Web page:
FOR IMMEDIATE RELEASE: AUGUST 26, 2016 || Contacts: Jan Kruse ( or Abby Shafroth (; (617) 542-8010

(BOSTON) Yesterday, the U.S. Department of Education announced that it is taking actions against for-profit educational company ITT Educational Services, Inc. (ITT) to protect students and taxpayers following determinations by the Accrediting Council for Independent Colleges and Schools (ACICS) that ITT “is not in compliance, and is unlikely to become in compliance, with [ACICS] Accreditation Criteria.”

The actions announced include banning ITT from enrolling new students using federal financial aid, requiring disclosures to current students, prohibiting certain bonuses and payments by ITT, requiring an increase in the school’s surety to the Department to cover costs to students and the government if the school closes, and requiring ITT to develop teach-out agreements to provide students with opportunities to complete their studies should the school close.

“We applaud the Department of Education for taking real action to prevent ITT from recruiting more students to take on federal student loan debt to an institution that was found by its accreditor not to fully satisfy standards in critical areas such as admissions and recruitment, student retention and job placement, and institutional integrity,” said Abby Shafroth, a staff attorney for the National Consumer Law Center’s Student Loan Borrower Assistance Project. “We are also concerned about current and former ITT students. We encourage the Department to investigate fully ITT’s recruitment and enrollment practices and to ensure that current and formers students who have been harmed by any misconduct get relief through the borrower defense process or other remedies available.”

In its announcement, the Department suggested that students could “pause your education and wait to see how this matter resolves itself.” Should ITT close following yesterday’s announcement, NCLC advocates also call on the Department to exercise its authority to discharge loans of current ITT students who are enrolled as of yesterday or who were enrolled 120 days prior to the date of any school closure, whichever is earlier.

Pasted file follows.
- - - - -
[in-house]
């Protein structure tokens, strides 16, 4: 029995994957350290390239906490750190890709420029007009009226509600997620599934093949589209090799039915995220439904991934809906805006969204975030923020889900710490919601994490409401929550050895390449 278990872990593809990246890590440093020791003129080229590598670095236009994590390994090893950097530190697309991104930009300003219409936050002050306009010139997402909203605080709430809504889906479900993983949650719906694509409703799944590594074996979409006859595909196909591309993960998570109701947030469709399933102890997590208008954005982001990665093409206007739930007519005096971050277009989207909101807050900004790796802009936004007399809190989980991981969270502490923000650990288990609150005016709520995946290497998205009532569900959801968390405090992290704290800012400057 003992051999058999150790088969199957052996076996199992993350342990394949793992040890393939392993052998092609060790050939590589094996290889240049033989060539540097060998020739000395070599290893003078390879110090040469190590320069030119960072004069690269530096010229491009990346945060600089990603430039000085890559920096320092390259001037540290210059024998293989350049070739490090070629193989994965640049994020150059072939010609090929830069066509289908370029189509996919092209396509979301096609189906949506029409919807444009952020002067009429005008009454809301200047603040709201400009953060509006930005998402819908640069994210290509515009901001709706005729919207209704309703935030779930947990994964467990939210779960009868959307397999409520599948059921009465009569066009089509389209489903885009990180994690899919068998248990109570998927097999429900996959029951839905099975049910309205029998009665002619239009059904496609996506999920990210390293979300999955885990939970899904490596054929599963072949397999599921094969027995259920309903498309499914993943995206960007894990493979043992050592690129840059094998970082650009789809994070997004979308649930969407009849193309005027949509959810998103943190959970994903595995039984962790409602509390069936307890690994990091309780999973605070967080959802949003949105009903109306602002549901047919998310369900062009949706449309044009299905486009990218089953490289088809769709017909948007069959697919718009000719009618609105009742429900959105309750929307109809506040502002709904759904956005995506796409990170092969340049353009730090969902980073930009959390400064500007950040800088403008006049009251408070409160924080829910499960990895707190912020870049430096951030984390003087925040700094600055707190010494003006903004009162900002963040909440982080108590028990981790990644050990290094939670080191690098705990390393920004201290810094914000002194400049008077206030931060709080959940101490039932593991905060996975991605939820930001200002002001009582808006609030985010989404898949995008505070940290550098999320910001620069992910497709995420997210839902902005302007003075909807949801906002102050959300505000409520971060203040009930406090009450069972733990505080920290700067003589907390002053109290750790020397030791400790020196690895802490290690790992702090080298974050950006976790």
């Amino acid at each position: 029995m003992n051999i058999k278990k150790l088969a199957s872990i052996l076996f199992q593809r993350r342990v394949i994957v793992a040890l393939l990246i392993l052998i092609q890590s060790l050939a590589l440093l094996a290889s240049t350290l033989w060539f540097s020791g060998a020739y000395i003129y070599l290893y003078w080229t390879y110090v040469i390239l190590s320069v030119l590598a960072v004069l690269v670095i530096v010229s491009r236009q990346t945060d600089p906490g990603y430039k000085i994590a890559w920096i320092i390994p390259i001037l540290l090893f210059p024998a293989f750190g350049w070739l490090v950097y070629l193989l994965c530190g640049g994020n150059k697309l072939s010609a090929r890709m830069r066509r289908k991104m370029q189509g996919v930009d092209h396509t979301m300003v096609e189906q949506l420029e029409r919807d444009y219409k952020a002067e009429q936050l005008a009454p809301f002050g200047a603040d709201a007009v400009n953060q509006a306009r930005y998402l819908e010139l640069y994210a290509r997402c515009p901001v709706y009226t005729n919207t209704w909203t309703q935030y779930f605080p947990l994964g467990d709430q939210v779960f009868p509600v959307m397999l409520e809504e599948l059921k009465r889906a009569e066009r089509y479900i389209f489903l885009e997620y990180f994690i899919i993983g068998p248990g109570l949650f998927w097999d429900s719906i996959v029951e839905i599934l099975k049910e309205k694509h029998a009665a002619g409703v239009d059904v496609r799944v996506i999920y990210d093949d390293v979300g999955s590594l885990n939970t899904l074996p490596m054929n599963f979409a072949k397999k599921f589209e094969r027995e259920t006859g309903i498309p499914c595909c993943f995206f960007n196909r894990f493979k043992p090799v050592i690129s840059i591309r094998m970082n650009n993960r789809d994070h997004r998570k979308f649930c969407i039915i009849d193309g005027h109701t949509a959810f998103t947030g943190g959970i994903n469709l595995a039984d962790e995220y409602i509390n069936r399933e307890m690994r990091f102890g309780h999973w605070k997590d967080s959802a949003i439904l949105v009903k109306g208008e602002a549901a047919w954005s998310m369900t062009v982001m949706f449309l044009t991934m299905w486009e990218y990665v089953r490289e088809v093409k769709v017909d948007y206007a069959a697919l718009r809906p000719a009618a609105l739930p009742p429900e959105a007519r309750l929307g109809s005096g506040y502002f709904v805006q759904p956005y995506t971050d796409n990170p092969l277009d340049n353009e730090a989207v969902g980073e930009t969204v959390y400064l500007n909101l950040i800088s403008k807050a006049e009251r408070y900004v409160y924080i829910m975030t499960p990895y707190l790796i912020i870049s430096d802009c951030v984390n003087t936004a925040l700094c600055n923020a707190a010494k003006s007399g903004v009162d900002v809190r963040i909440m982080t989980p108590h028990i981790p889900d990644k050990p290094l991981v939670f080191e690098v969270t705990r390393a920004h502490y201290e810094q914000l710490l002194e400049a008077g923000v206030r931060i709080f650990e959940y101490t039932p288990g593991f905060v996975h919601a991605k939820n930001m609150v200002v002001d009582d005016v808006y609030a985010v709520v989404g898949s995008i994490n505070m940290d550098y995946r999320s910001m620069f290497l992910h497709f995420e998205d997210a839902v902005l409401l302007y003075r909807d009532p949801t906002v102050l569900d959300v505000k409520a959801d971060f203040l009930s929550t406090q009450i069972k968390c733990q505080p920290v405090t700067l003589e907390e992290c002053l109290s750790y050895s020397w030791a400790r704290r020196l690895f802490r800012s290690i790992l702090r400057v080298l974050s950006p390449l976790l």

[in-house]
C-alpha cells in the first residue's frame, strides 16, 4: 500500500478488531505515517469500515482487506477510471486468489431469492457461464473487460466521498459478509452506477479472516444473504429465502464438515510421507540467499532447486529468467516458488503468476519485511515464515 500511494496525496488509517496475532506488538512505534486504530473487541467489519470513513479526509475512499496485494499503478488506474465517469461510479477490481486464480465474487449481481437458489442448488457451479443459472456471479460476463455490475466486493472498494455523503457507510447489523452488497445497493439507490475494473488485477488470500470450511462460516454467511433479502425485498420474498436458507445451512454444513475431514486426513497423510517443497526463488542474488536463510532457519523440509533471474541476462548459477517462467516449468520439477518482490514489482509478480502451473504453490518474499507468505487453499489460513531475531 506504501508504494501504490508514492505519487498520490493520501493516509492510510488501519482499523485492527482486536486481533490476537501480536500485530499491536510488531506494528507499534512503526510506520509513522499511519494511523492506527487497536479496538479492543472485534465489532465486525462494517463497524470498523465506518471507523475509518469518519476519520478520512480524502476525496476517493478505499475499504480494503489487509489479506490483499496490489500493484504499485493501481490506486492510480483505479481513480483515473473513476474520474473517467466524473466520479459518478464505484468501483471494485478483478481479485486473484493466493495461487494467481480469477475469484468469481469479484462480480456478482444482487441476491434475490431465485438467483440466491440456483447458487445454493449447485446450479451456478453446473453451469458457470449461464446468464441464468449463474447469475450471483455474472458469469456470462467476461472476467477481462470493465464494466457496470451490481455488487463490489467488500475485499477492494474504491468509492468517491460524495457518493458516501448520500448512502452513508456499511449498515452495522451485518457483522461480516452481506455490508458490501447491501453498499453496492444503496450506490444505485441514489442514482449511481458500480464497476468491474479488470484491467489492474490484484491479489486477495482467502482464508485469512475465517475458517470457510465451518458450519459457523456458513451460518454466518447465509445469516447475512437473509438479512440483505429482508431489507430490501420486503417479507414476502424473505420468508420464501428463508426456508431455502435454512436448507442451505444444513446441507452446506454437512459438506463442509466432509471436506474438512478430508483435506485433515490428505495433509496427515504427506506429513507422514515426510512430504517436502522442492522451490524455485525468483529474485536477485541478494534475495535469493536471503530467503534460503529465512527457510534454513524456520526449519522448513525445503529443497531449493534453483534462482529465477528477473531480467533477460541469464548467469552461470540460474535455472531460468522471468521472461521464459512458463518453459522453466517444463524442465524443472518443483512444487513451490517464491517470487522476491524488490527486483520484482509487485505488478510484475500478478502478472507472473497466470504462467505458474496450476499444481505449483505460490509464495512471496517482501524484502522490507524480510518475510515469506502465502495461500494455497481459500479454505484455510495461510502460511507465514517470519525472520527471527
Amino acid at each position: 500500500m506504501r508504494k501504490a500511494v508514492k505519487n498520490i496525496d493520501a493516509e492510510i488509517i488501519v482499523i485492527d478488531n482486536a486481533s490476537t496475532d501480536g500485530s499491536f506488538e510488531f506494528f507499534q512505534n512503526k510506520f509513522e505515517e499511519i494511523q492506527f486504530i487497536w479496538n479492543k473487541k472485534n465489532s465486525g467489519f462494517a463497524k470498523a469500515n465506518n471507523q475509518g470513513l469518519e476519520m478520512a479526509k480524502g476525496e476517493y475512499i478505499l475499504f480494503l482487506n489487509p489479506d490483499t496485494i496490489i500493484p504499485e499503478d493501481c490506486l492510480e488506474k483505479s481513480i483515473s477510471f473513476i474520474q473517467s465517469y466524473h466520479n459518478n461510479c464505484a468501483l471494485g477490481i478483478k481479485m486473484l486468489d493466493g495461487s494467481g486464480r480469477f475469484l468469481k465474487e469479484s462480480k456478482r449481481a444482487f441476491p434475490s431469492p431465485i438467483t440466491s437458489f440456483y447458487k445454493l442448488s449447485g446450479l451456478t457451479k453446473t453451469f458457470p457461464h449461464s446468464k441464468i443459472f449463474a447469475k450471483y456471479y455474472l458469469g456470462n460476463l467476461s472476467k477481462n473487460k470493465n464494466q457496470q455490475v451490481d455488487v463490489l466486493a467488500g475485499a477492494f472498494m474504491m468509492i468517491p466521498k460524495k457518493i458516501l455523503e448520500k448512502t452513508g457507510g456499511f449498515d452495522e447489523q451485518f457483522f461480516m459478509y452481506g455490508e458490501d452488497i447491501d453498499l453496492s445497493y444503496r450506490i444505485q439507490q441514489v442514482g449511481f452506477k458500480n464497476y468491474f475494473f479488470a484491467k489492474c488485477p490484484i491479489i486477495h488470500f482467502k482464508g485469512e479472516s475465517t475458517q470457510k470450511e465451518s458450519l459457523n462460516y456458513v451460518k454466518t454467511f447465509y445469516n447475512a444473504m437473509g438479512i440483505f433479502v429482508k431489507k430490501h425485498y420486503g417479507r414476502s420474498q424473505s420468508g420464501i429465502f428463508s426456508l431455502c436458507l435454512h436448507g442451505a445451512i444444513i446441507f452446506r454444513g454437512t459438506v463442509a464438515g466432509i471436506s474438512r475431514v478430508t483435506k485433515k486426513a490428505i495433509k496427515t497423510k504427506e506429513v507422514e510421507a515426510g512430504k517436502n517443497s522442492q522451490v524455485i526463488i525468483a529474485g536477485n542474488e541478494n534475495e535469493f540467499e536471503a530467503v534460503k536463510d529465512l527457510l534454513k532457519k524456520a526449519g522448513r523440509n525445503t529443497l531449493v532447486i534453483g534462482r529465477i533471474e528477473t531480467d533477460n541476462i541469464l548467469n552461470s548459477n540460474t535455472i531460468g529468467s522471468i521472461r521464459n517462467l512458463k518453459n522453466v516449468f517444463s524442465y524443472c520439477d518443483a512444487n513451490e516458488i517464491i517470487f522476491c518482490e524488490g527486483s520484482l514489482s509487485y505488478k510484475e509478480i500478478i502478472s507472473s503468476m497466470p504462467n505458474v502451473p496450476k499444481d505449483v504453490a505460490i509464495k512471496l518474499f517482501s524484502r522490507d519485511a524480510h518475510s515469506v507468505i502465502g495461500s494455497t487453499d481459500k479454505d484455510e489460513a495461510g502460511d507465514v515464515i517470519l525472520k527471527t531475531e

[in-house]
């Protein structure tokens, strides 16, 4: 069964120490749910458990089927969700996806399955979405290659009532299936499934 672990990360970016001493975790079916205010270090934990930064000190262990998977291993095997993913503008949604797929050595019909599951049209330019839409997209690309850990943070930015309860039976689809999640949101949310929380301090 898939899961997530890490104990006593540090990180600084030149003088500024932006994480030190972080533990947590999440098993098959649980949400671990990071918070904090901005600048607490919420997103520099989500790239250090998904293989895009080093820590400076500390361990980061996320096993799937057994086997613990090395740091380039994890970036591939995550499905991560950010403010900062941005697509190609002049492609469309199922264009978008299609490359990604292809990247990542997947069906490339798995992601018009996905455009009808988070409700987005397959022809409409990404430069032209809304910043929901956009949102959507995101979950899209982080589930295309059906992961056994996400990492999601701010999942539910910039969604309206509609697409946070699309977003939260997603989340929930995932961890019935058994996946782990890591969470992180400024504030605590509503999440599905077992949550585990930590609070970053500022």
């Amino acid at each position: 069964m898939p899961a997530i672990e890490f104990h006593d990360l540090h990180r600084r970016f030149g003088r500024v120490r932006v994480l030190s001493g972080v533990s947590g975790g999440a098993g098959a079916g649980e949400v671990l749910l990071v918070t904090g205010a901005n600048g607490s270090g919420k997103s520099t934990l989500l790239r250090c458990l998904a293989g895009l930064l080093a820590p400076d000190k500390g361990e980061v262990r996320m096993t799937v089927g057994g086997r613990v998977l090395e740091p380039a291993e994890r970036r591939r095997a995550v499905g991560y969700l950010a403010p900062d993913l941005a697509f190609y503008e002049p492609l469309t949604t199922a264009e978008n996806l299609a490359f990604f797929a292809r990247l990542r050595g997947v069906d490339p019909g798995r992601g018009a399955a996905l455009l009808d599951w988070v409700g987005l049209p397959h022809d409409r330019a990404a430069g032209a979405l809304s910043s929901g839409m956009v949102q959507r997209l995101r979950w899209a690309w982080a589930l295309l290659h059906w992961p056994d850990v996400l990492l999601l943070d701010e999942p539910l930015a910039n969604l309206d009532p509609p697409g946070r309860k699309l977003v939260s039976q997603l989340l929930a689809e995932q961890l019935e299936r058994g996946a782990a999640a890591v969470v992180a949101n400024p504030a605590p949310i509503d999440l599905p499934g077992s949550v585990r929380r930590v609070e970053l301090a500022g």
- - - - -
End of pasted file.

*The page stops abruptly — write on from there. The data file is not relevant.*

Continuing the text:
Related Resources:

National Consumer Law Center (NCLC): Options for Relief from Predatory Schools (May 2015)

NCLC: Ensuring Educational Integrity: 10 Steps to Improve State Oversight of For-Profit Schools (June 2014)

NCLC: Making the Numbers Count: Why Proprietary School Data Doesn’t Add Up and What Can Be Done About It (June 2005)

Further NCLC information on school-related cancellation of federal student loan debt: 

Department of Education: Increased Oversight of ITT and the Impact on Students (ED blog post, August 25, 2016)

Department of Education: Letter of Director of School Eligibility Serv. Group to ITT (August 25, 2016)


Since 1969, the nonprofit National Consumer Law Center® (NCLC®) has worked for consumer justice and economic security for low-income and other disadvantaged people, including older adults, in the U.S. through its expertise in policy analysis and advocacy, publications, litigation, expert witness services, and training.

NCLC’s Student Loan Borrower Assistance Project provides information about student loan rights and responsibilities for borrowers and advocates. We also seek to increase public understanding of student lending issues and to identify policy solutions to promote access to education, lessen student debt burdens, and make loan repayment more manageable.